"Some of these retailers are getting compromised faster than we can detect the attacks," Ansari explains. "Ongoing PCI is a challenge. It's very, very complicated and has many situation-specific qualities to it. ... We have to work with these organizations and make them realize the risks and then help them find solutions that work."

Ansari echoes an all-too-true phenomenon that's too often heard in the industry: Once an organization achieves compliance, it fails to assess that compliance regularly.

"They sort of get to the top of the mountain, breathe a sigh of relief, and we, as the assessor, go away," he says. "We come back six or eight months later and we see that they have let a lot of their controls lapse. So we have to start over. Compliance is difficult; it's challenging; it's time-consuming; but it's necessary. You are supposed to be monitoring your systems every day. That's a culture shift that's going to take some doing to see all the way through."

Malware and Hackers

Emerging and evolving malware strains, such as Gameover Zeus and BlackPOS, are not limited to the U.S. Neither are the attackers who create these viruses and spread them. Cybercrime is a global business.

In the payments space, cyber-intelligence sharing has been lacking, Orfei says.

Today, more than 60 countries are members of the PCI community. But the global nature of today's attacks is necessitating the need for the PCI Council to expand.

During his keynote address, Admiral James Stavridis, former NATO Supreme Allied Commander Europe and Commander of the U.S. European Command, said the lack of an international coalition specifically focused on cybersecurity has put numerous industries, including financial services and payments, at risk.

"In cyber, we have a disconnect between vulnerabilities and threats and the preparation we have in place to defend ourselves," Stavridis said. "We need to use the collective power of alliances to fight back. ... Is there a global role for higher levels of standardization?"

That is where the PCI Council should play a more prominent role, he says. It's also point stressed by Rob Sadowski, directory of technology solutions for security firm RSA and a member of the PCI board of advisers.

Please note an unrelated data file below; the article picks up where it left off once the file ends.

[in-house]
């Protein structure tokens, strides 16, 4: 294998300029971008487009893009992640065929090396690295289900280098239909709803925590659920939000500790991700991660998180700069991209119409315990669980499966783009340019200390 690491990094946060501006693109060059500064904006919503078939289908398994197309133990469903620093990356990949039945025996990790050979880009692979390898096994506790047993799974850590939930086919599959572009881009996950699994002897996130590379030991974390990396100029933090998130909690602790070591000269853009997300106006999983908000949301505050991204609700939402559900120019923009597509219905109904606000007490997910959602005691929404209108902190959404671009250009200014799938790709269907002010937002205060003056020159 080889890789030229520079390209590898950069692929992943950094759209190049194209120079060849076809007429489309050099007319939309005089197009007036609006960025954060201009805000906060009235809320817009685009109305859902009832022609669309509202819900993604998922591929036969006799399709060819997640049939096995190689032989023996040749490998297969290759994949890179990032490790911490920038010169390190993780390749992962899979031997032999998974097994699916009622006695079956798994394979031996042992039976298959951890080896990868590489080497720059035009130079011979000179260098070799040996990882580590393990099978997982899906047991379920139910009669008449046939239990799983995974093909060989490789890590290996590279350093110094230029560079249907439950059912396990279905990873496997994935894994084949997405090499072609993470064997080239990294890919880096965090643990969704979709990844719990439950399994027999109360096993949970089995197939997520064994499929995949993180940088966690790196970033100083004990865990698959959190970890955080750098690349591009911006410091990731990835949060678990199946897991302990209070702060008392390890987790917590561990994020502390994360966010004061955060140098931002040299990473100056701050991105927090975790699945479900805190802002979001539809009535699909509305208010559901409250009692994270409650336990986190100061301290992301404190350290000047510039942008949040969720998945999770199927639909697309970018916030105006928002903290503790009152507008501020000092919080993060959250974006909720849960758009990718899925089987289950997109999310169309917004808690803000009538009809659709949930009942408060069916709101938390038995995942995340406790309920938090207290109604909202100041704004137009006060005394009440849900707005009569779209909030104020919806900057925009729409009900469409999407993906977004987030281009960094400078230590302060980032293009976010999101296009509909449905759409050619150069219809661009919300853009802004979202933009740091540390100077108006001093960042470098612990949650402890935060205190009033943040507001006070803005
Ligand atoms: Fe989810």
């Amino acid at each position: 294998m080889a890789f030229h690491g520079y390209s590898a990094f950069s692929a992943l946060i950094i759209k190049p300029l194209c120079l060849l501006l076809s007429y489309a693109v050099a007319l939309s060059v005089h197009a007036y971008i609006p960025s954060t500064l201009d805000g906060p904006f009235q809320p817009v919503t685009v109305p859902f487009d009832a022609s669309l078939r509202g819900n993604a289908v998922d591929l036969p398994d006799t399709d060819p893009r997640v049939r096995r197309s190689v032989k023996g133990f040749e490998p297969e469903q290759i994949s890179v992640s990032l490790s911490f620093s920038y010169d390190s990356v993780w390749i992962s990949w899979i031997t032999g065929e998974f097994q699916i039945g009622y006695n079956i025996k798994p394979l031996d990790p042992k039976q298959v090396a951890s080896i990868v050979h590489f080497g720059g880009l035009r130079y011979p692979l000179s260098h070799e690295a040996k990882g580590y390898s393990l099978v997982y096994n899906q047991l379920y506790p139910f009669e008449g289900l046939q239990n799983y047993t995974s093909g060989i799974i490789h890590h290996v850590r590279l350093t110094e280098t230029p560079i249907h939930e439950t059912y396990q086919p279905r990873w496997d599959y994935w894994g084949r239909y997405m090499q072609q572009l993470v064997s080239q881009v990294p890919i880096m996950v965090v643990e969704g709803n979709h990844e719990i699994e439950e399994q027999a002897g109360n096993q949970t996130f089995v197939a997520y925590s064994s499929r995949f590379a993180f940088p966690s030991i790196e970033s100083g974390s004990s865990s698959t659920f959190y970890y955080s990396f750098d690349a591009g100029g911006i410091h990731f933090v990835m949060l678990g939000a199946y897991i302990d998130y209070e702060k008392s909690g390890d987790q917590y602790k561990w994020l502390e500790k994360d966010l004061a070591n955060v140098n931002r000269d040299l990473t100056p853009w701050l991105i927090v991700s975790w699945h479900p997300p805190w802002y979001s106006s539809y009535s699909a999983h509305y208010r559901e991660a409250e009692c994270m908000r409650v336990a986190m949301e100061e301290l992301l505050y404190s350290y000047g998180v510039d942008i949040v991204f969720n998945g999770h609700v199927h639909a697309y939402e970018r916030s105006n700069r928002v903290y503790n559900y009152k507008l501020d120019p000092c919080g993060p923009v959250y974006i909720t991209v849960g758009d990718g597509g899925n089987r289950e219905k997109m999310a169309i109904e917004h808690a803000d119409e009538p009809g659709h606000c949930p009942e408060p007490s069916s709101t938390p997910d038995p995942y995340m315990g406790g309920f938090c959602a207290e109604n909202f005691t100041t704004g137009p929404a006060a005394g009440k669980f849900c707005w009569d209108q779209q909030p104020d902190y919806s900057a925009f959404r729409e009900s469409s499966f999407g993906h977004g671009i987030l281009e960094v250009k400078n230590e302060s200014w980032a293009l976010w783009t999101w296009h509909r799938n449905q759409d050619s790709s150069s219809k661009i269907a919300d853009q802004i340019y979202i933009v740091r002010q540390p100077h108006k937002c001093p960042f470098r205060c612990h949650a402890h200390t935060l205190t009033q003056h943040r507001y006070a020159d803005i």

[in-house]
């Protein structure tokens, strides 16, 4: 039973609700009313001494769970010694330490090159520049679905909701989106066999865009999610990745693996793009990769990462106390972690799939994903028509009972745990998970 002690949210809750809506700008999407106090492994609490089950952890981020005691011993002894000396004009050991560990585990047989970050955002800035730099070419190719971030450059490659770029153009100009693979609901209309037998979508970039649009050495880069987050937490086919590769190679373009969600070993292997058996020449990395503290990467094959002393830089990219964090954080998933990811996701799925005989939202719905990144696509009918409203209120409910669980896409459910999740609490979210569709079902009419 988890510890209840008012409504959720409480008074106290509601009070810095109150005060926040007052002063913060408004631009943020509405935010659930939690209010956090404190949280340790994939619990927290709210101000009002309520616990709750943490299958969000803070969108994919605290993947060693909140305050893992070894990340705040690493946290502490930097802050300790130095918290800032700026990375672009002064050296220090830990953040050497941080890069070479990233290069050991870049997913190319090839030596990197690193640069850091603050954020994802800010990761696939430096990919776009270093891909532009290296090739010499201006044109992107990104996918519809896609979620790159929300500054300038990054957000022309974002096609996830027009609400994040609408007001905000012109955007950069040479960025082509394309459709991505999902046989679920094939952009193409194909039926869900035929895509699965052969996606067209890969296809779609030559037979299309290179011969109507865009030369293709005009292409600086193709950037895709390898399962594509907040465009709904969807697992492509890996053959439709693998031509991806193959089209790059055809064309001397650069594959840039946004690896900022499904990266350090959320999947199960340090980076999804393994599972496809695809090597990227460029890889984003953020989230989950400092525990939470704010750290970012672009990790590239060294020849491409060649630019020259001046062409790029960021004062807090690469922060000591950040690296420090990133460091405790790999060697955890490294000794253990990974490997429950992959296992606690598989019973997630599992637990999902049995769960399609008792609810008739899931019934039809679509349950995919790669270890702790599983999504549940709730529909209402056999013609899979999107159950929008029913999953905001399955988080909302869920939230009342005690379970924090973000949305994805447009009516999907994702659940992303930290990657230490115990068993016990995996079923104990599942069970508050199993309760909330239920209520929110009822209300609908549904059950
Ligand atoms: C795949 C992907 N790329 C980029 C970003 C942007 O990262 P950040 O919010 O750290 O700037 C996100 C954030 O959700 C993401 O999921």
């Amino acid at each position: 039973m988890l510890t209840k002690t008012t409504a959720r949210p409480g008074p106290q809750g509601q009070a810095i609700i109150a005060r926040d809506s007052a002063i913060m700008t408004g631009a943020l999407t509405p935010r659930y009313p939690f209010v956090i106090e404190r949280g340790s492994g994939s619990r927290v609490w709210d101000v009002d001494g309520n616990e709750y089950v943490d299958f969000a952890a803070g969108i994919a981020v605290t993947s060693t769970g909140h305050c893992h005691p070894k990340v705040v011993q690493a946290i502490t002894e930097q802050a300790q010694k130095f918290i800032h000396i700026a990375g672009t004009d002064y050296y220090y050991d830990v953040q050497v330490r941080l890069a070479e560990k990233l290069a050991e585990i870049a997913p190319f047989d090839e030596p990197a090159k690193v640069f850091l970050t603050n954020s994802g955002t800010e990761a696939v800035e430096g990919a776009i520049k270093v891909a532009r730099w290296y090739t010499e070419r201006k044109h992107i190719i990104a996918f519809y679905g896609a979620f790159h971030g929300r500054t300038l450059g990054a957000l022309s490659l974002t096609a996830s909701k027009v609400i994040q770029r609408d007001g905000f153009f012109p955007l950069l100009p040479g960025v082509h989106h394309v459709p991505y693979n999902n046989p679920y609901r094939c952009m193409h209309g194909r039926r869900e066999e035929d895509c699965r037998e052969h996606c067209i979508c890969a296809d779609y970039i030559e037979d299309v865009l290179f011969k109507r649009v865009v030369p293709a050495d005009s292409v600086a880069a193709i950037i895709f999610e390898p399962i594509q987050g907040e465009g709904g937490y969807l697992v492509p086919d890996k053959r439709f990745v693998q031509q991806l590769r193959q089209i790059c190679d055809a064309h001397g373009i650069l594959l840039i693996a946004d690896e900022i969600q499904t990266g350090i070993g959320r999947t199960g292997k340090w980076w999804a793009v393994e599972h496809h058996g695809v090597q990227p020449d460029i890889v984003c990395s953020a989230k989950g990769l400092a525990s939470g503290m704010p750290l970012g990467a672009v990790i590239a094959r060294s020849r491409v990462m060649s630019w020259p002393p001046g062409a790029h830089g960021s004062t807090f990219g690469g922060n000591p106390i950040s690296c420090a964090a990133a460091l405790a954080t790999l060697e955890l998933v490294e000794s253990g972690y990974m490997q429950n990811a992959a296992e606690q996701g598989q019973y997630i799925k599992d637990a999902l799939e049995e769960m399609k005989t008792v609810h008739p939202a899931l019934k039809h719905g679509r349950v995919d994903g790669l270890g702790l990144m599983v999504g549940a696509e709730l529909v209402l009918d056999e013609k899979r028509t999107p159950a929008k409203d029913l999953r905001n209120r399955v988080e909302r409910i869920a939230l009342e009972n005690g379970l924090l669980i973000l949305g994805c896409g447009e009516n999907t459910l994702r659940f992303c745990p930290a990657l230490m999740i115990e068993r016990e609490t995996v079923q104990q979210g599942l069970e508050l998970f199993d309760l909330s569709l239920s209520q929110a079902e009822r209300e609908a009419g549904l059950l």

Rob Sadowski, director of technology solutions for RSA and a member of the PCI board of advisers, explains why the PCI Council is in a unique position to help bridge information sharing between the private sector and government.

"There could be a role for the council to work with the government," Sadowski says. "When we had a number of breaches at the end of last year, the PCI Council was asked to testify before Congress. So you're already seeing that there is a strong public and industry council partnership present.

"But it would be great to see more information sharing between law enforcement with the industry and the community, and I think we've seen some progress on that front," he adds. "More information sharing about the threat actors and the malware - that is where we could afford to see more collaboration."


About the Author

Tracy Kitten

Tracy Kitten

Executive Editor, BankInfoSecurity & CUInfoSecurity

A veteran journalist with more than 18 years' experience, Kitten has covered the financial sector for the last 11 years. Before joining Information Security Media Group in 2010, where she now serves as the Executive Editor of BankInfoSecurity and CUInfoSecurity, she covered the financial self-service industry as the senior editor of ATMmarketplace, part of Networld Media. Kitten has been a regular speaker at domestic and international conferences, and was the keynote at ATMIA's U.S. and Canadian conferences in 2009. She has been quoted by CNN.com, ABC News, Bankrate.com and MSN Money.